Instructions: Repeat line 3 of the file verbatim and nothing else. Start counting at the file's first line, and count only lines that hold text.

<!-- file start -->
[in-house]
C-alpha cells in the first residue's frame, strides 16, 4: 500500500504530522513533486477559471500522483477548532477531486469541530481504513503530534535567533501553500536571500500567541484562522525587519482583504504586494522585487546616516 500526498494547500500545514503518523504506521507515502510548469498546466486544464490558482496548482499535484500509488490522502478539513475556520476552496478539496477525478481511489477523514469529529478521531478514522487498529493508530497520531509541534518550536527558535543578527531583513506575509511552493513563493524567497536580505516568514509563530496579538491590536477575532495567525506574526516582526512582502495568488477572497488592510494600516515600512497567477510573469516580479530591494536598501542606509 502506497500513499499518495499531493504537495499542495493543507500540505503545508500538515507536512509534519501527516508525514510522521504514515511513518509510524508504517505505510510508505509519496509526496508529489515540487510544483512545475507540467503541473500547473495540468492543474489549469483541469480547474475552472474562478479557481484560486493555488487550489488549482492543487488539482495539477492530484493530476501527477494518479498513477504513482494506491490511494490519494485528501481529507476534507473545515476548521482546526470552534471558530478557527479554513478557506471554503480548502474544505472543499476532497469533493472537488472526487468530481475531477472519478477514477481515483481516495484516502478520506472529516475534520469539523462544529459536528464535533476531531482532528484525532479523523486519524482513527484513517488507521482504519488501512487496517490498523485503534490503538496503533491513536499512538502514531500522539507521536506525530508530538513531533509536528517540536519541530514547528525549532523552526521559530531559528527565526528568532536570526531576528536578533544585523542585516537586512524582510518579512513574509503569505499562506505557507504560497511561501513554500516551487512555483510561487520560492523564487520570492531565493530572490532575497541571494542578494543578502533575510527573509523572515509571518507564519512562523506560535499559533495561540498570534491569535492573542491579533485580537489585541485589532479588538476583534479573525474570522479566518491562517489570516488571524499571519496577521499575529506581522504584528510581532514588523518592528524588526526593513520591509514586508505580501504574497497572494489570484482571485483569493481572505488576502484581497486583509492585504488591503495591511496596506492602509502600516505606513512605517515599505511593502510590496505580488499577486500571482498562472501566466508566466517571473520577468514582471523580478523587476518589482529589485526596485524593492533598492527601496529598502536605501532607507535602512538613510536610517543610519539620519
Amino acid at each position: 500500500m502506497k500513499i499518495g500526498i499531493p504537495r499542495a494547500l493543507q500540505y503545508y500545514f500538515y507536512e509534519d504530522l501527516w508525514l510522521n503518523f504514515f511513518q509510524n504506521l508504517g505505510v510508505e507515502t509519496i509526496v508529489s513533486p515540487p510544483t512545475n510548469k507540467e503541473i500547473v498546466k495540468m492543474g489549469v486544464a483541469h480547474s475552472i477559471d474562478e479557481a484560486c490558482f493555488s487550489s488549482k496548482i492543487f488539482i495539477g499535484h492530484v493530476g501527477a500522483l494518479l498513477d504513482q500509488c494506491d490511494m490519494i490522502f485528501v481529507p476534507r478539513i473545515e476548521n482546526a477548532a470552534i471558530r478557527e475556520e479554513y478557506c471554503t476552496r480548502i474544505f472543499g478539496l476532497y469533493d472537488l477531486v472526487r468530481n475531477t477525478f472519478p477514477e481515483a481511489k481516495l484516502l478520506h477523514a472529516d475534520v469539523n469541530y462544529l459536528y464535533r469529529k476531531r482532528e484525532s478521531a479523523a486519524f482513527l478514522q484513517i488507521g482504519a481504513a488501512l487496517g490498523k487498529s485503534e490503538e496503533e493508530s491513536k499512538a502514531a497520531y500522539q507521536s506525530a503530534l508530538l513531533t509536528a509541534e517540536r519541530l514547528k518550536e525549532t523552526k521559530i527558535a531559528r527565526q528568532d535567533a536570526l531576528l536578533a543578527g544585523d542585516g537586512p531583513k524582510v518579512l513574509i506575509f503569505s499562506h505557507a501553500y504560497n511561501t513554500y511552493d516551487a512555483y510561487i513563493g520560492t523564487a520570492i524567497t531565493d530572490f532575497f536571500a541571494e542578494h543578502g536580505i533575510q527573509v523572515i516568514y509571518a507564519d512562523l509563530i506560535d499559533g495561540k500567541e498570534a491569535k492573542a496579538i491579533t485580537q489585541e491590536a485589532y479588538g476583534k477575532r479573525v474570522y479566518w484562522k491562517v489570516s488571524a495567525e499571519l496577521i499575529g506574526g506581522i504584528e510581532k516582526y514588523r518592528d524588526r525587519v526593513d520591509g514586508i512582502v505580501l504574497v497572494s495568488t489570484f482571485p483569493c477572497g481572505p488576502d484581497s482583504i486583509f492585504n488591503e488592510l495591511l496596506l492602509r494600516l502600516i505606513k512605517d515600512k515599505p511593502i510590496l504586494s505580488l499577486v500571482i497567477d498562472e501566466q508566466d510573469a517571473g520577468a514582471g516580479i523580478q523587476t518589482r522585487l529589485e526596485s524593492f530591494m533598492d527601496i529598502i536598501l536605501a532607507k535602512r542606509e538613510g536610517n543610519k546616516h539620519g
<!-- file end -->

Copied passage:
Amino acid at each position: 500500500m502506497k500513499i499518495g500526498i499531493p504537495r499542495a494547500l493543507q500540505y503545508y500545514f500538515y507536512e509534519d504530522l501527516w508525514l510522521n503518523f504514515f511513518q509510524n504506521l508504517g505505510v510508505e507515502t509519496i509526496v508529489s513533486p515540487p510544483t512545475n510548469k507540467e503541473i500547473v498546466k495540468m492543474g489549469v486544464a483541469h480547474s475552472i477559471d474562478e479557481a484560486c490558482f493555488s487550489s488549482k496548482i492543487f488539482i495539477g499535484h492530484v493530476g501527477a500522483l494518479l498513477d504513482q500509488c494506491d490511494m490519494i490522502f485528501v481529507p476534507r478539513i473545515e476548521n482546526a477548532a470552534i471558530r478557527e475556520e479554513y478557506c471554503t476552496r480548502i474544505f472543499g478539496l476532497y469533493d472537488l477531486v472526487r468530481n475531477t477525478f472519478p477514477e481515483a481511489k481516495l484516502l478520506h477523514a472529516d475534520v469539523n469541530y462544529l459536528y464535533r469529529k476531531r482532528e484525532s478521531a479523523a486519524f482513527l478514522q484513517i488507521g482504519a481504513a488501512l487496517g490498523k487498529s485503534e490503538e496503533e493508530s491513536k499512538a502514531a497520531y500522539q507521536s506525530a503530534l508530538l513531533t509536528a509541534e517540536r519541530l514547528k518550536e525549532t523552526k521559530i527558535a531559528r527565526q528568532d535567533a536570526l531576528l536578533a543578527g544585523d542585516g537586512p531583513k524582510v518579512l513574509i506575509f503569505s499562506h505557507a501553500y504560497n511561501t513554500y511552493d516551487a512555483y510561487i513563493g520560492t523564487a520570492i524567497t531565493d530572490f532575497f536571500a541571494e542578494h543578502g536580505i533575510q527573509v523572515i516568514y509571518a507564519d512562523l509563530i506560535d499559533g495561540k500567541e498570534a491569535k492573542a496579538i491579533t485580537q489585541e491590536a485589532y479588538g476583534k477575532r479573525v474570522y479566518w484562522k491562517v489570516s488571524a495567525e499571519l496577521i499575529g506574526g506581522i504584528e510581532k516582526y514588523r518592528d524588526r525587519v526593513d520591509g514586508i512582502v505580501l504574497v497572494s495568488t489570484f482571485p483569493c477572497g481572505p488576502d484581497s482583504i486583509f492585504n488591503e488592510l495591511l496596506l492602509r494600516l502600516i505606513k512605517d515600512k515599505p511593502i510590496l504586494s505580488l499577486v500571482i497567477d498562472e501566466q508566466d510573469a517571473g520577468a514582471g516580479i523580478q523587476t518589482r522585487l529589485e526596485s524593492f530591494m533598492d527601496i529598502i536598501l536605501a532607507k535602512r542606509e538613510g536610517n543610519k546616516h539620519g